Freelance artist is Illustrator of the Year at first Singapore Children’s Book Festival


Illustrator of the Year, Chloe Chang, showing the winning illustration from The Little Singapore Book that was published in 2022. - ST PHOTO: BRIAN TEO

SINGAPORE (The Straits Times/ANN): Chloe Chang’s lively depiction of children at play across different eras – from the kampung days to growing up in early HDB estates – helped her win the Illustrator of the Year Award.

The 31-year-old was honoured at the inaugural Singapore Children’s Book Festival opening ceremony on June 21 and took home $10,000.

Co-organised by the Singapore Book Publishers Association and Nanyang Academy of Fine Arts (Nafa), University of the Arts Singapore, the award recognises outstanding Singapore citizens or permanent residents who have illustrated a work of children’s literature published locally from 2022 to 2023.

Chang’s artwork, which was among more than 40 entries received, was from The Little Singapore Book’s second edition released in 2022.

Written by Sim Ee Waun and Joyceline See Tully, who are also the founders of Pepper Dog Press, the book takes kids through Singapore’s history in a fun way. Its first edition, published in 2015, was illustrated by another artist.

Singapore Book Publishers Association president Edmund Wee tells The Straits Times: “Chang’s winning illustration not only demonstrates artistic craft and creativity, but is also a vibrant depiction of uniquely Singaporean childhood adventure across eras of historical development.”

Chloe Chang’s lively depiction of children at play across different eras – a spread from The Little Singapore Book – helped her win the Illustrator of the Year Award. - ILLUSTRATION: CHLOE CHANGChloe Chang’s lively depiction of children at play across different eras – a spread from The Little Singapore Book – helped her win the Illustrator of the Year Award. - ILLUSTRATION: CHLOE CHANG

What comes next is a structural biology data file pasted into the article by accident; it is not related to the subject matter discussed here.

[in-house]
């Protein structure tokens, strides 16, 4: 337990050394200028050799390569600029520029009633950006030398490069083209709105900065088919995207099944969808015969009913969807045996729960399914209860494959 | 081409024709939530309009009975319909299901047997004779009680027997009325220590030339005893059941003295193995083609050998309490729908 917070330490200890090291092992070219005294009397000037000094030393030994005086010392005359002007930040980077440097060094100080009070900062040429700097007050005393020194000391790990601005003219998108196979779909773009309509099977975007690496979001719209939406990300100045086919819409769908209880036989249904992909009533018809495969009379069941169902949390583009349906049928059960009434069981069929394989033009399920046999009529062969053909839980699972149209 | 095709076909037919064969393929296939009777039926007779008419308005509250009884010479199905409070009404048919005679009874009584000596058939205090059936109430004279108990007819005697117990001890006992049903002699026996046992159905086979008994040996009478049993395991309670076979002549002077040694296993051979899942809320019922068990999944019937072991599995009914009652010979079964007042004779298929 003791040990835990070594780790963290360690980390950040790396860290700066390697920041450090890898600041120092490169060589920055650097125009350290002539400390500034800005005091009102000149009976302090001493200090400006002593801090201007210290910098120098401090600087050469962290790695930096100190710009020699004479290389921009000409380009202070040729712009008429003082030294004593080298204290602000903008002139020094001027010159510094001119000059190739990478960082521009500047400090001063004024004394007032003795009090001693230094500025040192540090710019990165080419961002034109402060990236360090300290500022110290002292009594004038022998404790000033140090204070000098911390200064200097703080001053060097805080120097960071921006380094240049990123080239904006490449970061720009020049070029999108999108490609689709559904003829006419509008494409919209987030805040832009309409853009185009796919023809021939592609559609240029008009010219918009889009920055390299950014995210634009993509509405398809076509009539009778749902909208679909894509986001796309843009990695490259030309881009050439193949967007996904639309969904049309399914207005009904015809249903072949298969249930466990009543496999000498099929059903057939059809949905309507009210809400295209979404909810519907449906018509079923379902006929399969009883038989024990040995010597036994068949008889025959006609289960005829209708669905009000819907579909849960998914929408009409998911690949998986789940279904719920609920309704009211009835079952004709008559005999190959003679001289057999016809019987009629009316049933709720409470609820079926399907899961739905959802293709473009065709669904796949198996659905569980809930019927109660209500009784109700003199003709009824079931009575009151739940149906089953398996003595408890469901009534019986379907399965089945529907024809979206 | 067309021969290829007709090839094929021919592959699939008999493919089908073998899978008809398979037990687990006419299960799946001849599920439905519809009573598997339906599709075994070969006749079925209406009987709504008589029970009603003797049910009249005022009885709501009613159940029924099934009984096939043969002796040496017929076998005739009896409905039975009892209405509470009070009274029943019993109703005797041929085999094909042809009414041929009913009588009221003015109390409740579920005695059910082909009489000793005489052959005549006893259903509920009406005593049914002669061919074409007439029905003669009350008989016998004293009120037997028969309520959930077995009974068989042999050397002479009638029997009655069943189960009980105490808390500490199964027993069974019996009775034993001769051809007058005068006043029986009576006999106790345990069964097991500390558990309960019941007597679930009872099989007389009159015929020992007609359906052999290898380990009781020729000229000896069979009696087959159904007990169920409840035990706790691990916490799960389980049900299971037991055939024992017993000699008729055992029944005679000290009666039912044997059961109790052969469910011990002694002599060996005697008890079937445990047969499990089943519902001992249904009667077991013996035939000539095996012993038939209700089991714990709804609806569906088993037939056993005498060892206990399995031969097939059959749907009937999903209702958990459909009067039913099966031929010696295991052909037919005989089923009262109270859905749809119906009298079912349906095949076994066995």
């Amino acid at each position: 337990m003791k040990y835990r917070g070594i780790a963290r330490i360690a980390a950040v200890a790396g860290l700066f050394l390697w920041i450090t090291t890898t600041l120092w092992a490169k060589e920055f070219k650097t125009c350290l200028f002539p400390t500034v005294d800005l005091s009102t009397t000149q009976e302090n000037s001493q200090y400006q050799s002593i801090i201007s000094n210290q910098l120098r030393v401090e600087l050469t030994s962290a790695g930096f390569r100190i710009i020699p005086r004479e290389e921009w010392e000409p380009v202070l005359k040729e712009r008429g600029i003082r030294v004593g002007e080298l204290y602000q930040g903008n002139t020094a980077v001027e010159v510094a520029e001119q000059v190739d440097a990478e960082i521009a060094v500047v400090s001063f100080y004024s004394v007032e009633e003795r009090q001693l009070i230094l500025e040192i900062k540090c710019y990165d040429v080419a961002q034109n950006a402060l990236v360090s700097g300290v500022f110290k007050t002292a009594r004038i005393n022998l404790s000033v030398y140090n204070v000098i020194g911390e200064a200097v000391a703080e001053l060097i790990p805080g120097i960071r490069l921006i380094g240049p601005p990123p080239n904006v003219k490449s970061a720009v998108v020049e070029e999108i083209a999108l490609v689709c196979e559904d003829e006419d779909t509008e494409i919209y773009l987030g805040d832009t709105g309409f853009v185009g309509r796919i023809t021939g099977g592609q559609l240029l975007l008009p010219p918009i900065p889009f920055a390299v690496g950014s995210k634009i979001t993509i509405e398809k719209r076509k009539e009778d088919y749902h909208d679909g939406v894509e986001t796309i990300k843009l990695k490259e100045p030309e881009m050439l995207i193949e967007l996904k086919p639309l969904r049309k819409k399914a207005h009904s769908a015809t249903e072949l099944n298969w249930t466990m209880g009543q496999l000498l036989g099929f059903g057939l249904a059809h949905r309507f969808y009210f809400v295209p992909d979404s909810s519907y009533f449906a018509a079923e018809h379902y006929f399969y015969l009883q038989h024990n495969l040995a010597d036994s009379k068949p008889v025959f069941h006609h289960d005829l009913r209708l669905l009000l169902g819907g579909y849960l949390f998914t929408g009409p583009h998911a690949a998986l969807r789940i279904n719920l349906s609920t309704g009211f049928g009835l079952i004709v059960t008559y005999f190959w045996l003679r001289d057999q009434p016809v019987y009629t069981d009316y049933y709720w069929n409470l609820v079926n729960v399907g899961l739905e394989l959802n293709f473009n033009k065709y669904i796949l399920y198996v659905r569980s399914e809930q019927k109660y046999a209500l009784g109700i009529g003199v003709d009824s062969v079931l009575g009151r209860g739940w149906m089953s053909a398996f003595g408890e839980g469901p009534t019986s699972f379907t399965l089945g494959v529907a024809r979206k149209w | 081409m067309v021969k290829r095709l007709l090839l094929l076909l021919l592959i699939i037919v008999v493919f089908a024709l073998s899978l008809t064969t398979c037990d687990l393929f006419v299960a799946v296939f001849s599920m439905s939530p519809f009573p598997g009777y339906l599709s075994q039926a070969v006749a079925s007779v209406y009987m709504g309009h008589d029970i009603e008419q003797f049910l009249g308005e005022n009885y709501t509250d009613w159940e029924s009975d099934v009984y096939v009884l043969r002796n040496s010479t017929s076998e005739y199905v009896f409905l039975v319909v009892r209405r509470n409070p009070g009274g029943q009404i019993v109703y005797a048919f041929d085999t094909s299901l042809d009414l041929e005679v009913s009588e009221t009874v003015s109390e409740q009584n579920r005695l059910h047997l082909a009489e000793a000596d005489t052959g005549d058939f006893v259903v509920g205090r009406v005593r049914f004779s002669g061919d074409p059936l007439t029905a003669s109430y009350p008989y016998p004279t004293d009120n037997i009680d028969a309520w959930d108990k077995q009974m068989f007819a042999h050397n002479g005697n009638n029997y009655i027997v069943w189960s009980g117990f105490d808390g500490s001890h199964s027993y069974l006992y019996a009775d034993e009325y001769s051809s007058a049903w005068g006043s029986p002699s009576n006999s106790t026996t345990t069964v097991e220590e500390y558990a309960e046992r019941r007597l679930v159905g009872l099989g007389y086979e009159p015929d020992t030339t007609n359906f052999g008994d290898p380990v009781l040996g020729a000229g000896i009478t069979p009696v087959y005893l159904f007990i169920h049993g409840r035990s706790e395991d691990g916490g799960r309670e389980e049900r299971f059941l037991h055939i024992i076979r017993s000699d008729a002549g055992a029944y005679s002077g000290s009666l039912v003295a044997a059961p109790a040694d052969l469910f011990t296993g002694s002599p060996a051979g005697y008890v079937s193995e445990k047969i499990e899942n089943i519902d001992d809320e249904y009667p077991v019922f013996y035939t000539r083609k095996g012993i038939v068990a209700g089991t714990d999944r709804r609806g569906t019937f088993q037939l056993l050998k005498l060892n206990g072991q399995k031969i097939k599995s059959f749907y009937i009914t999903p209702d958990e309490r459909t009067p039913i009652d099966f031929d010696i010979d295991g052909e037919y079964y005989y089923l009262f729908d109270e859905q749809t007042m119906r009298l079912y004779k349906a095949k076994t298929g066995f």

He adds: “There are existing prizes for children’s book authors, but one focused on illustrators is long overdue.

“We hope that with this prize, more illustrators will feel encouraged to continue honing their craft, and that we can attract aspiring illustrators to the blossoming scene.”

Six undergraduates, aged 19 to 21, from Nafa’s School of Design and Media were presented the Student Illustrator Book Prizes.

Collaborating in pairs as part of their academic curriculum, they had impressed with their illustrations for different manuscripts, such as Mummy’s Nasi Lemak.

They now get the opportunity to work with publishers and authors, and have their selected works published.

‘Artists are like ducks’

To be an illustrator, one needs “perseverance, discipline and lots of moral support”, says Chang.

She recalls taking two weeks to complete the winning spread, a digital illustration, in The Little Singapore Book.

At 88 pages, it marks her longest book. She spent a year on it while working concurrently on other projects.

“I think there is a common misconception that artists and creatives just float along on a cloud of inspiration that they summon at will. But most of it is sitting down and staring into space, then drawing and discarding a ton of drafts,” says Chang. She graduated with a Bachelor of Fine Arts in Digital Animation with honours from Nanyang Technological University.

Illustrator Chloe Chang has more than 20 children’s books published locally and overseas. - ST PHOTO: BRIAN TEOIllustrator Chloe Chang has more than 20 children’s books published locally and overseas. - ST PHOTO: BRIAN TEO

She has come a long way since her first published children’s title, My Colouring Book Is Ruined!, with author Jill Lim in 2019. The book highlights the importance of empathy and inclusivity in relationships, as one of the book’s characters has autism

“Jill found me through social media and I was really drawn to her story as she is a mother of a child on the autism spectrum. It was a huge learning curve, from the essentials of pagination to font design.

“Thankfully, Jill and the team at (publisher) Straits Times Press were very kind and helped me bumble along. I’m still really proud of that book.”

Before she became a full-time freelance illustrator five years ago, she was a storyboard artist at a creative agency and a lead character designer at an animation facility.

Chang has more than 20 children’s books published locally and overseas.

“Most of what I draw will never be seen, and rightly so,” she says.

“Artists are like ducks – calm above the water, but paddling furiously underneath.” - The Straits Times/ANN

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